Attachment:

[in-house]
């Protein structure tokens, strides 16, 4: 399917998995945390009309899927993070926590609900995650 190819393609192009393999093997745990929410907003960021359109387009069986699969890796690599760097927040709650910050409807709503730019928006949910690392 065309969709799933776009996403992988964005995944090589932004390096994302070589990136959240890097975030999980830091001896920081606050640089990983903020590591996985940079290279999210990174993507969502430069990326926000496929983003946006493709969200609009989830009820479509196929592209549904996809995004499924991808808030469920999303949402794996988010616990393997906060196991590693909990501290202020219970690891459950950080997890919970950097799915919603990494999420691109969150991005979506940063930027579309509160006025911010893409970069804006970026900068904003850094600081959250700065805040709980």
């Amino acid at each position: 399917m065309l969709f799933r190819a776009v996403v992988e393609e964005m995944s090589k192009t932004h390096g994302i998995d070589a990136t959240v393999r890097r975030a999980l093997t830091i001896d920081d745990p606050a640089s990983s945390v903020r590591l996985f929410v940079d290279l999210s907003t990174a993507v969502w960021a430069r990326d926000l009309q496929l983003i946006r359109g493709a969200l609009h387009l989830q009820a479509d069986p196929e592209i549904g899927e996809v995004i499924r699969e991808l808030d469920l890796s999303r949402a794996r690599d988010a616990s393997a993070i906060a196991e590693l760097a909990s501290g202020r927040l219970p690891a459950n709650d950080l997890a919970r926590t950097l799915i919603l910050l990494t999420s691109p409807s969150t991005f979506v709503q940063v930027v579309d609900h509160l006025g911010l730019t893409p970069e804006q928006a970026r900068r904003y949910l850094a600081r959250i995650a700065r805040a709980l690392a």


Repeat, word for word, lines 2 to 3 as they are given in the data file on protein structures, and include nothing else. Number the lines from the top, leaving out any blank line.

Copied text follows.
């Protein structure tokens, strides 16, 4: 399917998995945390009309899927993070926590609900995650 190819393609192009393999093997745990929410907003960021359109387009069986699969890796690599760097927040709650910050409807709503730019928006949910690392 065309969709799933776009996403992988964005995944090589932004390096994302070589990136959240890097975030999980830091001896920081606050640089990983903020590591996985940079290279999210990174993507969502430069990326926000496929983003946006493709969200609009989830009820479509196929592209549904996809995004499924991808808030469920999303949402794996988010616990393997906060196991590693909990501290202020219970690891459950950080997890919970950097799915919603990494999420691109969150991005979506940063930027579309509160006025911010893409970069804006970026900068904003850094600081959250700065805040709980």
């Amino acid at each position: 399917m065309l969709f799933r190819a776009v996403v992988e393609e964005m995944s090589k192009t932004h390096g994302i998995d070589a990136t959240v393999r890097r975030a999980l093997t830091i001896d920081d745990p606050a640089s990983s945390v903020r590591l996985f929410v940079d290279l999210s907003t990174a993507v969502w960021a430069r990326d926000l009309q496929l983003i946006r359109g493709a969200l609009h387009l989830q009820a479509d069986p196929e592209i549904g899927e996809v995004i499924r699969e991808l808030d469920l890796s999303r949402a794996r690599d988010a616990s393997a993070i906060a196991e590693l760097a909990s501290g202020r927040l219970p690891a459950n709650d950080l997890a919970r926590t950097l799915i919603l910050l990494t999420s691109p409807s969150t991005f979506v709503q940063v930027v579309d609900h509160l006025g911010l730019t893409p970069e804006q928006a970026r900068r904003y949910l850094a600081r959250i995650a700065r805040a709980l690392a």